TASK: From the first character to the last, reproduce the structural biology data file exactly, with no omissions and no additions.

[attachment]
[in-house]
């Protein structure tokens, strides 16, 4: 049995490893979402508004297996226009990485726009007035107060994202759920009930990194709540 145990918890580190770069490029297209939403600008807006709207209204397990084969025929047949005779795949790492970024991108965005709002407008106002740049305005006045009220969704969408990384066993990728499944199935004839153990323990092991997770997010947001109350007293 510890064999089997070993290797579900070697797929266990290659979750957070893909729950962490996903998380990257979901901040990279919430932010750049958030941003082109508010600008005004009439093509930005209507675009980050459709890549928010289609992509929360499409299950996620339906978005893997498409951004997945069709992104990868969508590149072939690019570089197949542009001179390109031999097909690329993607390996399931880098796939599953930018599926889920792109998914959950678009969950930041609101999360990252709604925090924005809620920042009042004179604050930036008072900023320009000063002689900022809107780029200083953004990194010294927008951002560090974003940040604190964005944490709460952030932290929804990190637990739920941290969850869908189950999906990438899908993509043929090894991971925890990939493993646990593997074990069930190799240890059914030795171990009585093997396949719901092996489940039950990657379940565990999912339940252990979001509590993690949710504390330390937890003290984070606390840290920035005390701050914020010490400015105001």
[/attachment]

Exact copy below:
[in-house]
């Protein structure tokens, strides 16, 4: 049995490893979402508004297996226009990485726009007035107060994202759920009930990194709540 145990918890580190770069490029297209939403600008807006709207209204397990084969025929047949005779795949790492970024991108965005709002407008106002740049305005006045009220969704969408990384066993990728499944199935004839153990323990092991997770997010947001109350007293 510890064999089997070993290797579900070697797929266990290659979750957070893909729950962490996903998380990257979901901040990279919430932010750049958030941003082109508010600008005004009439093509930005209507675009980050459709890549928010289609992509929360499409299950996620339906978005893997498409951004997945069709992104990868969508590149072939690019570089197949542009001179390109031999097909690329993607390996399931880098796939599953930018599926889920792109998914959950678009969950930041609101999360990252709604925090924005809620920042009042004179604050930036008072900023320009000063002689900022809107780029200083953004990194010294927008951002560090974003940040604190964005944490709460952030932290929804990190637990739920941290969850869908189950999906990438899908993509043929090894991971925890990939493993646990593997074990069930190799240890059914030795171990009585093997396949719901092996489940039950990657379940565990999912339940252990979001509590993690949710504390330390937890003290984070606390840290920035005390701050914020010490400015105001």